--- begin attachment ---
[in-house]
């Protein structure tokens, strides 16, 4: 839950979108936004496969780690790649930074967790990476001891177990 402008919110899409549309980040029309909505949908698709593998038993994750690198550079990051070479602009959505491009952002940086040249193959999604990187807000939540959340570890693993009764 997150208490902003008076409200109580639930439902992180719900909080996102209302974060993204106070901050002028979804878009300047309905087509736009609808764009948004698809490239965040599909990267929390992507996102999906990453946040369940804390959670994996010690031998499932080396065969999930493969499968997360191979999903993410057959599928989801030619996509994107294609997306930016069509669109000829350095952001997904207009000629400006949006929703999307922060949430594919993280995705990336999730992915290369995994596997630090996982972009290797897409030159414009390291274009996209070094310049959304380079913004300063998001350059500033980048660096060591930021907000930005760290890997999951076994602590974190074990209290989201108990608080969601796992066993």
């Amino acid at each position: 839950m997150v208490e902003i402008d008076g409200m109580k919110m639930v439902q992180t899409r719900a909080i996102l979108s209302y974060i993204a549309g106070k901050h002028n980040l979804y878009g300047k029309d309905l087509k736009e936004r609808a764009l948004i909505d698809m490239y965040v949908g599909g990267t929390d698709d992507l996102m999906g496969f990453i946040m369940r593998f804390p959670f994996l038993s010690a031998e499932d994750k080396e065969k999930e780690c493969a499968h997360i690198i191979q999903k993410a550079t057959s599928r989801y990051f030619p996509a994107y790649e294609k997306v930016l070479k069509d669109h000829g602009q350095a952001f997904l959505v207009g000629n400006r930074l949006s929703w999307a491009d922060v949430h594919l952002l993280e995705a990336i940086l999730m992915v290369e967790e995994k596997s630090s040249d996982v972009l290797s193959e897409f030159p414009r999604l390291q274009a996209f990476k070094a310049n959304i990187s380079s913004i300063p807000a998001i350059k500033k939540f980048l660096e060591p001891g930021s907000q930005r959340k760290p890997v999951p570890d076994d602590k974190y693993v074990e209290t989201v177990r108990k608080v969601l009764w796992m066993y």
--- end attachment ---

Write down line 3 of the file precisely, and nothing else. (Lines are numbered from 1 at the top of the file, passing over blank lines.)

């Amino acid at each position: 839950m997150v208490e902003i402008d008076g409200m109580k919110m639930v439902q992180t899409r719900a909080i996102l979108s209302y974060i993204a549309g106070k901050h002028n980040l979804y878009g300047k029309d309905l087509k736009e936004r609808a764009l948004i909505d698809m490239y965040v949908g599909g990267t929390d698709d992507l996102m999906g496969f990453i946040m369940r593998f804390p959670f994996l038993s010690a031998e499932d994750k080396e065969k999930e780690c493969a499968h997360i690198i191979q999903k993410a550079t057959s599928r989801y990051f030619p996509a994107y790649e294609k997306v930016l070479k069509d669109h000829g602009q350095a952001f997904l959505v207009g000629n400006r930074l949006s929703w999307a491009d922060v949430h594919l952002l993280e995705a990336i940086l999730m992915v290369e967790e995994k596997s630090s040249d996982v972009l290797s193959e897409f030159p414009r999604l390291q274009a996209f990476k070094a310049n959304i990187s380079s913004i300063p807000a998001i350059k500033k939540f980048l660096e060591p001891g930021s907000q930005r959340k760290p890997v999951p570890d076994d602590k974190y693993v074990e209290t989201v177990r108990k608080v969601l009764w796992m066993y």